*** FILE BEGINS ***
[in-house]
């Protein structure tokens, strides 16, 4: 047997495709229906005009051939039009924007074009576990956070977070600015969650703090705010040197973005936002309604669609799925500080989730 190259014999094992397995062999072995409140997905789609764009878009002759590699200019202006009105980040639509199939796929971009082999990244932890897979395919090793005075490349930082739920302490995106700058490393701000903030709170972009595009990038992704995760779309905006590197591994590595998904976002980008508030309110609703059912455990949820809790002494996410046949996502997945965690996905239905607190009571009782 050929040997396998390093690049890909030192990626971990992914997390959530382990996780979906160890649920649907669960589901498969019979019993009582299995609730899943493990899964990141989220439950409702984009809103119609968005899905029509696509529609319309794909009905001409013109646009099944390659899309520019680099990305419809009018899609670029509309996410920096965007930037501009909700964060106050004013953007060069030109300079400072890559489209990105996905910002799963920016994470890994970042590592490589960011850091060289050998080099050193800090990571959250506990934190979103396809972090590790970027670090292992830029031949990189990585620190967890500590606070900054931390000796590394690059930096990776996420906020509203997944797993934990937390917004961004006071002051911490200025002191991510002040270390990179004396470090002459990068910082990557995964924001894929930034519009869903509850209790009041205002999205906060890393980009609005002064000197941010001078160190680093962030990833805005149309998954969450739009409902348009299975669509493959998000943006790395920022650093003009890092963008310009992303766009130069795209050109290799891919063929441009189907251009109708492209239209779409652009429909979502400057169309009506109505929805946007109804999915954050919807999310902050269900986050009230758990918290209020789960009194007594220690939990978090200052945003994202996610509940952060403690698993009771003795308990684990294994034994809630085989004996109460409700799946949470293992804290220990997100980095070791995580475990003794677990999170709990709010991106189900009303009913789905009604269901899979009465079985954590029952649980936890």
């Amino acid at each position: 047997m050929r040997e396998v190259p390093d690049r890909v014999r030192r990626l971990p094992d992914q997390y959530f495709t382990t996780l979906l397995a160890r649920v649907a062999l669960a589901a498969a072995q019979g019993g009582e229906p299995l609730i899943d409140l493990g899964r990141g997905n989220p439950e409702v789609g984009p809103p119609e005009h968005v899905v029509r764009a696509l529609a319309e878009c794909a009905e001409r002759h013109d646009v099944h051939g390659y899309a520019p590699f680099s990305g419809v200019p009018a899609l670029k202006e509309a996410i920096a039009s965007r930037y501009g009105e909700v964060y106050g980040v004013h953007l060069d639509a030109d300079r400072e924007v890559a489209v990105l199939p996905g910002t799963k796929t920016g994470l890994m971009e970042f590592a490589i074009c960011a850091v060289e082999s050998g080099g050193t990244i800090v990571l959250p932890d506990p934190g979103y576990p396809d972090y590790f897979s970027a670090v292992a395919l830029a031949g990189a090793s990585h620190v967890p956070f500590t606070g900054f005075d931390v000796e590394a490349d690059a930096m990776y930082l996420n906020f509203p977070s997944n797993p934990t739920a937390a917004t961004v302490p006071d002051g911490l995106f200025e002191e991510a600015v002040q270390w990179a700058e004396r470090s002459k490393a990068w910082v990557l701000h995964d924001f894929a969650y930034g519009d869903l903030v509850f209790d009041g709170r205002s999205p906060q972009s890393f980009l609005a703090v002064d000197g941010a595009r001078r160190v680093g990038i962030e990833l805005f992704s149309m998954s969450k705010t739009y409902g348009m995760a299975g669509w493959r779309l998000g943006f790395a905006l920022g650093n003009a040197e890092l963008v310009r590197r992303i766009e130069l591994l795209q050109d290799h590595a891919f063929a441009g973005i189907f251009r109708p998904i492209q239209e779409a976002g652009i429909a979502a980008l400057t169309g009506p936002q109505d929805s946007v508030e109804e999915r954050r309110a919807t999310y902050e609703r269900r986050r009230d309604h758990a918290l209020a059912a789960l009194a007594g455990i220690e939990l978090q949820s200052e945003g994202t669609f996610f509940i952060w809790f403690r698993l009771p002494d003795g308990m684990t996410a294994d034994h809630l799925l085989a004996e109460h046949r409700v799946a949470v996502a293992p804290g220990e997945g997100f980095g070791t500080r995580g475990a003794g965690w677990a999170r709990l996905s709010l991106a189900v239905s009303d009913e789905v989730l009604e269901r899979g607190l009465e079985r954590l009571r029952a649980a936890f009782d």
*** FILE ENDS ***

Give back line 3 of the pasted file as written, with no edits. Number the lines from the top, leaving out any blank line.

């Amino acid at each position: 047997m050929r040997e396998v190259p390093d690049r890909v014999r030192r990626l971990p094992d992914q997390y959530f495709t382990t996780l979906l397995a160890r649920v649907a062999l669960a589901a498969a072995q019979g019993g009582e229906p299995l609730i899943d409140l493990g899964r990141g997905n989220p439950e409702v789609g984009p809103p119609e005009h968005v899905v029509r764009a696509l529609a319309e878009c794909a009905e001409r002759h013109d646009v099944h051939g390659y899309a520019p590699f680099s990305g419809v200019p009018a899609l670029k202006e509309a996410i920096a039009s965007r930037y501009g009105e909700v964060y106050g980040v004013h953007l060069d639509a030109d300079r400072e924007v890559a489209v990105l199939p996905g910002t799963k796929t920016g994470l890994m971009e970042f590592a490589i074009c960011a850091v060289e082999s050998g080099g050193t990244i800090v990571l959250p932890d506990p934190g979103y576990p396809d972090y590790f897979s970027a670090v292992a395919l830029a031949g990189a090793s990585h620190v967890p956070f500590t606070g900054f005075d931390v000796e590394a490349d690059a930096m990776y930082l996420n906020f509203p977070s997944n797993p934990t739920a937390a917004t961004v302490p006071d002051g911490l995106f200025e002191e991510a600015v002040q270390w990179a700058e004396r470090s002459k490393a990068w910082v990557l701000h995964d924001f894929a969650y930034g519009d869903l903030v509850f209790d009041g709170r205002s999205p906060q972009s890393f980009l609005a703090v002064d000197g941010a595009r001078r160190v680093g990038i962030e990833l805005f992704s149309m998954s969450k705010t739009y409902g348009m995760a299975g669509w493959r779309l998000g943006f790395a905006l920022g650093n003009a040197e890092l963008v310009r590197r992303i766009e130069l591994l795209q050109d290799h590595a891919f063929a441009g973005i189907f251009r109708p998904i492209q239209e779409a976002g652009i429909a979502a980008l400057t169309g009506p936002q109505d929805s946007v508030e109804e999915r954050r309110a919807t999310y902050e609703r269900r986050r009230d309604h758990a918290l209020a059912a789960l009194a007594g455990i220690e939990l978090q949820s200052e945003g994202t669609f996610f509940i952060w809790f403690r698993l009771p002494d003795g308990m684990t996410a294994d034994h809630l799925l085989a004996e109460h046949r409700v799946a949470v996502a293992p804290g220990e997945g997100f980095g070791t500080r995580g475990a003794g965690w677990a999170r709990l996905s709010l991106a189900v239905s009303d009913e789905v989730l009604e269901r899979g607190l009465e079985r954590l009571r029952a649980a936890f009782d």